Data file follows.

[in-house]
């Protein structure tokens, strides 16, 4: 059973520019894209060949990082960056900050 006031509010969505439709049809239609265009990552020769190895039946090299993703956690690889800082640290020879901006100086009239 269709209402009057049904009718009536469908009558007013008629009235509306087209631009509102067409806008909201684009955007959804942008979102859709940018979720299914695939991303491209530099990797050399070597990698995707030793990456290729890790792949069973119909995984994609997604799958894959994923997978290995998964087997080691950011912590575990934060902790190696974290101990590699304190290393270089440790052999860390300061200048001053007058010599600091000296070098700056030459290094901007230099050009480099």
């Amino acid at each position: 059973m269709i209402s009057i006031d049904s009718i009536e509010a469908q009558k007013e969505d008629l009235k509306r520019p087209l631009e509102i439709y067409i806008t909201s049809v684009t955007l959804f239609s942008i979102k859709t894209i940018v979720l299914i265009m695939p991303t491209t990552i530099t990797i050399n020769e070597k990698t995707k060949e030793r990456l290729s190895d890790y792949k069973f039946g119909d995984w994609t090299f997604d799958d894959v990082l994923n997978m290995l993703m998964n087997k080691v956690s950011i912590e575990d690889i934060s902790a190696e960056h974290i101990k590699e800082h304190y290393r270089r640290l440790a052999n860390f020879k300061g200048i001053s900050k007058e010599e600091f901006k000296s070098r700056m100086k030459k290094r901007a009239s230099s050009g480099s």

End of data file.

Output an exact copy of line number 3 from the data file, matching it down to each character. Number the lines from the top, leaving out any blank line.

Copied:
């Amino acid at each position: 059973m269709i209402s009057i006031d049904s009718i009536e509010a469908q009558k007013e969505d008629l009235k509306r520019p087209l631009e509102i439709y067409i806008t909201s049809v684009t955007l959804f239609s942008i979102k859709t894209i940018v979720l299914i265009m695939p991303t491209t990552i530099t990797i050399n020769e070597k990698t995707k060949e030793r990456l290729s190895d890790y792949k069973f039946g119909d995984w994609t090299f997604d799958d894959v990082l994923n997978m290995l993703m998964n087997k080691v956690s950011i912590e575990d690889i934060s902790a190696e960056h974290i101990k590699e800082h304190y290393r270089r640290l440790a052999n860390f020879k300061g200048i001053s900050k007058e010599e600091f901006k000296s070098r700056m100086k030459k290094r901007a009239s230099s050009g480099s």